Date of Award

Spring 1-1-2011

Document Type


Degree Name

Master of Arts (MA)

First Advisor

Diana Nemergut

Second Advisor

William Bowman

Third Advisor

Steve Schmidt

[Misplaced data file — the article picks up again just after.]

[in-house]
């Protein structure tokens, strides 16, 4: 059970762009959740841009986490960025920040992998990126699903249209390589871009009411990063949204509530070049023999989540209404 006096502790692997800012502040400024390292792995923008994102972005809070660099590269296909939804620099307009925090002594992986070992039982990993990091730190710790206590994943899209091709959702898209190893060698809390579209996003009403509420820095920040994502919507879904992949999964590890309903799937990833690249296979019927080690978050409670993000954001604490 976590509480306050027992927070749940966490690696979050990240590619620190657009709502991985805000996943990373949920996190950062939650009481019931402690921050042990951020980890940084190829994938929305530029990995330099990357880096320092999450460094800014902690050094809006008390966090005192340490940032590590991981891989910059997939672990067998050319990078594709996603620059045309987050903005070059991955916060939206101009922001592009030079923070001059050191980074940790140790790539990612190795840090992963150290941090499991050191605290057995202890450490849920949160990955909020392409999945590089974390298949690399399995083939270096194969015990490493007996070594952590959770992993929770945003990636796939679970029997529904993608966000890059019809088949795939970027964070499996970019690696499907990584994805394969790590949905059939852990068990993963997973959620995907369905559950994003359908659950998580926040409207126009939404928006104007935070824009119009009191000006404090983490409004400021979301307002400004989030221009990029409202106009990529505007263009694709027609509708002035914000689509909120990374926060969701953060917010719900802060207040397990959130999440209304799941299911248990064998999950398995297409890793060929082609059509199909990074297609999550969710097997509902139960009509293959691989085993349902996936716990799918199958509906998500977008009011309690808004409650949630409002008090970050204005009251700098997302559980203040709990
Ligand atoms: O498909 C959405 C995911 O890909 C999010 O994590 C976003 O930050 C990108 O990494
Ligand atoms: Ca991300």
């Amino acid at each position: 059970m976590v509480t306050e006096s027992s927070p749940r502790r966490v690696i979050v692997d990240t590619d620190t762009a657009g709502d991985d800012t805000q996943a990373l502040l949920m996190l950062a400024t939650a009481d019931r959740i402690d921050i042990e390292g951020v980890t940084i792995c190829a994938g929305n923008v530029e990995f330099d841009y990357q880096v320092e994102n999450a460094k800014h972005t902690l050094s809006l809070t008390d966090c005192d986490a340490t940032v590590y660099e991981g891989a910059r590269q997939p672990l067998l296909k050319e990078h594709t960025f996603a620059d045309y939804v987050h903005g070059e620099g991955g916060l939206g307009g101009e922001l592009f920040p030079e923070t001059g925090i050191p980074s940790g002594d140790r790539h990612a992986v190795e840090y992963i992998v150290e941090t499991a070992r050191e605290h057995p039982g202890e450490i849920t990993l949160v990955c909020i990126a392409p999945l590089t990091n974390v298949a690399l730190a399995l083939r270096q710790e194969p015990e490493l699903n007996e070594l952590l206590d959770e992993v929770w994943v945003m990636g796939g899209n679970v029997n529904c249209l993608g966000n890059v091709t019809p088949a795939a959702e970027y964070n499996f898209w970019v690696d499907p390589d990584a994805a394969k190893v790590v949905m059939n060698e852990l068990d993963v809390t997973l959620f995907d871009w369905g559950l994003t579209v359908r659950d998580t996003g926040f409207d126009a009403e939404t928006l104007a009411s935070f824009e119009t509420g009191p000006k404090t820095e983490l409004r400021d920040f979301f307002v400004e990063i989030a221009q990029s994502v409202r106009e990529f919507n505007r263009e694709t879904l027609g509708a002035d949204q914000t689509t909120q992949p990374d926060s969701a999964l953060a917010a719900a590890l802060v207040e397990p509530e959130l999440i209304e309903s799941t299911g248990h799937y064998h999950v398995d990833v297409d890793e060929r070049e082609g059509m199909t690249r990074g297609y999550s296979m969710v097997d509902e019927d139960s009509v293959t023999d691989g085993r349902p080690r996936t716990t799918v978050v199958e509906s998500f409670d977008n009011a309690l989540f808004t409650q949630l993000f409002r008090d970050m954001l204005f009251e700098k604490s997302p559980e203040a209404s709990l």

Through litter inputs, root exudates, and the resulting changes in soil chemistry, plants directly interact with the soil microbial community. Recent research on plant-microbe interactions suggests that soil microbial community structure and function play an integral role in plant community succession through both positive and negative feedbacks; yet, plant-microbe dynamics along a successional gradient have not been well-studied. My study in the recently exposed soils of the Mendenhall Glacier forefield near Juneau, AK, USA examined the development of microbial communities in coordination with the establishment of the first plants. The Mendenhall Glacier features a perhumid climate, with moist soils throughout the year, and nearby vegetation that serves as a propagule source, facilitating relatively rapid plant colonization. I sampled soils under two different plant species (alder, Alnus sinuata and spruce, Picea sitchensis) and from unvegetated areas. All samples were gathered within a single transect of soils that had been exposed for 6 years. For each sample site soil pH, organic carbon (C), available nitrogen (N), bioavailable (Olsen) Phosphorus (P), microbial biomass C, and nitrogen fixation rates were determined. My research shows specific vegetation type differences in bacterial community structure and the general enrichment of α-Proteobacteria in vegetated soils. Soil nutrient and carbon pools did not correlate with bacterial community composition. Interestingly, although pH did not significantly vary by vegetation type, it was the only parameter that correlated with bacterial community structure. My study revealed a significant correlation between nitrogen fixation rates and bacterial community composition, a feedback with potentially important impacts for the ecology of these environments. Vegetation type explained more variation in differences in bacterial communities than pH, suggesting that plant acidification of soils only partly drive broad shifts in bacterial communities. Plant species-specific differences in bacterial community structure may also relate to the chemical composition of litter and root exudates. Additionally, plant carbon inputs in general likely enhance asymbiotic N-fixer function in these relatively new soils where nitrogen limitations may stifle bacterial growth. My study provides insights into how colonizer plants drive changes in bacterial community structure and function in a glacial forefield, altering bacterial succession and ecosystem development.